Those here who appear to be most successful are those who have a sensible deficit (and this of course varies depending on TDEE) and just get on with living and changing habits over the long term.

    Of course this is anecdotal and I don't profess to know if this is total fact. Just my own personal and personally observed opinion.

    As to the muscle loss but isn't it correct that the body can only metabolise so much stored fat in a day? And the muscle sparing diets require quite specific training methods and diet? not for the faint of heart or, I would have thought, for those with a lot to lose? I could be wrong though. Always learning.

    They do require resistance training, yes, and a VERY specific macro breakdown (about 90% protein, and just enough fats to get in the essentials). There are actually different protocols for people are different bodyfat levels (1 for sub-15, 2 for 16-30, 3 for 31 and above). Each is structured a bit differently to keep hormones from tanking and provide the LBM sparing effect. Trust me, if they work to peel bodybuilders from 10% to 8% in two weeks, they work just fine for taking...ehhh...the average American back to human shaped just fine. There's also built in cheat meals for the uber-fatties so they don't lose their minds entirely in the process.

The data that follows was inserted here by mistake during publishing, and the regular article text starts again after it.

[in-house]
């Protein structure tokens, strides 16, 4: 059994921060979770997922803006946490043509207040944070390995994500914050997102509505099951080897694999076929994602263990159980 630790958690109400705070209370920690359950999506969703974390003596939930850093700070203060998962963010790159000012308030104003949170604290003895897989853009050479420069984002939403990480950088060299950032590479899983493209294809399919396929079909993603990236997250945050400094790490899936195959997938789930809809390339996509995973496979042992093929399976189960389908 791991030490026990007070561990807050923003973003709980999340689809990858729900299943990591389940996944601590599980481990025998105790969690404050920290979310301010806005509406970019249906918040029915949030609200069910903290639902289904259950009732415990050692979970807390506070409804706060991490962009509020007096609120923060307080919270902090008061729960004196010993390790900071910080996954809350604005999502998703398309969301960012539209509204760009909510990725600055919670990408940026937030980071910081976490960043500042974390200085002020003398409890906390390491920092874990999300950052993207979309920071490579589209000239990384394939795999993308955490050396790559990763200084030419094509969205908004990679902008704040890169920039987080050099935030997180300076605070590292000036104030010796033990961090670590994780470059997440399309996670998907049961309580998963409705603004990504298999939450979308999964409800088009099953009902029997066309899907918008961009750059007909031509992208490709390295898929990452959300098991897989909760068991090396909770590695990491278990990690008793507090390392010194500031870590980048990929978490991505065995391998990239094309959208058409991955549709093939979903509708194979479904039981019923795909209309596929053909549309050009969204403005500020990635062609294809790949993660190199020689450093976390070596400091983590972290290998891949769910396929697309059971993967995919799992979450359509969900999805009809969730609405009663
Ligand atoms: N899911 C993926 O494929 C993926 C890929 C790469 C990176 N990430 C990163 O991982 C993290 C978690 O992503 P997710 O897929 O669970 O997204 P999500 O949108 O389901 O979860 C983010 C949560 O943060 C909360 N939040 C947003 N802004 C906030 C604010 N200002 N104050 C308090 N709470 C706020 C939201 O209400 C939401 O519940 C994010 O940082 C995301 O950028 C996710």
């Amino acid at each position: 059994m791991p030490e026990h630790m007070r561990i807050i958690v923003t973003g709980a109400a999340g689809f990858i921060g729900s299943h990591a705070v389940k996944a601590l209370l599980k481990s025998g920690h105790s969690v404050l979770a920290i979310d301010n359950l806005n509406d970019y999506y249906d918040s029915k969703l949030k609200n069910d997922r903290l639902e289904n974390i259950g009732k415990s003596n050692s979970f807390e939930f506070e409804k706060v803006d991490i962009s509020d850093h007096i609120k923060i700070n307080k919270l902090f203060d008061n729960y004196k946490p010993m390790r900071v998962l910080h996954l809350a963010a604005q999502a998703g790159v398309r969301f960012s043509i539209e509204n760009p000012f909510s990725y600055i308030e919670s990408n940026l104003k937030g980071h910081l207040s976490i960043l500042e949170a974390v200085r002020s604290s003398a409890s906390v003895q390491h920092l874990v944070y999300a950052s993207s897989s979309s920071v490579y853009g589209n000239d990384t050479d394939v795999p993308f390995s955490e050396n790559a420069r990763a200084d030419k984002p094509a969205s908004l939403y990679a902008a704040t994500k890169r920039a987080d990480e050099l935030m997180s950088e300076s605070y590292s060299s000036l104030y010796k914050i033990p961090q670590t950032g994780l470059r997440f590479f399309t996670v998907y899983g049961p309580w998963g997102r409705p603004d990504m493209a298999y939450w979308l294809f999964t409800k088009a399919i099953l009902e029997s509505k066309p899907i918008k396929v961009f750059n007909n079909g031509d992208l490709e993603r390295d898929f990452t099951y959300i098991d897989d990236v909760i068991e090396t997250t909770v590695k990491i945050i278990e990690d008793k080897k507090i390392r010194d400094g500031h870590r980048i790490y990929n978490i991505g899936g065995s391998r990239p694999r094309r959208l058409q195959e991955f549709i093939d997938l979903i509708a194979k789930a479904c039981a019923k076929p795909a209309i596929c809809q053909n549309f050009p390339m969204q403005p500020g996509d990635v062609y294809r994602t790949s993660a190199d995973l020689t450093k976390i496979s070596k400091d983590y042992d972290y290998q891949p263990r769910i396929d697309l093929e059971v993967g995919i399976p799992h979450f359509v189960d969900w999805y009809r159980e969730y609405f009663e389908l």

Is it hard? For most, though I'm actually finding my C2 run hilariously easy. Does it get results for those who can hack it, and the properly follow the procedures for going back to maintenance and taking short term diet breaks? Most definitely.

    It's a matter of preference though. I prefer extreme short term pain, to long drawn out annoyance. The faster my fat is gone, the faster I can get back to real lifting, instead of this three day per week *kitten*.

    10% calories from fat on a 2-lb a week cut for me would only be 15 grams of fat. I don't believe that would be an adequate total. It's barely enough to squeeze in adequate amounts of linoleic acid and alpha-linolenic acid if there were a fat source with only those, in the proper proportion.

    ETA: Plus, yuck. There's only so many chicken breasts and cans of water-packed tuna I'm going to eat. As you say, it's a matter of preference, and the food I could eat on that regimen would be so unappealing I would probably quit in less than a week. And I've done all of Lent vegetarian, with vegan Fridays (I'm an omnivore) without quitting.

    I actually pull about 12g total fat per day on my current intake (all cocentrated fish oil and incidental fat from tuna and swai). I'll see if I can find the study, but ALAs are basically crap compared to fish oil, due to the body's inefficiency at breaking them down to EPA and DHA.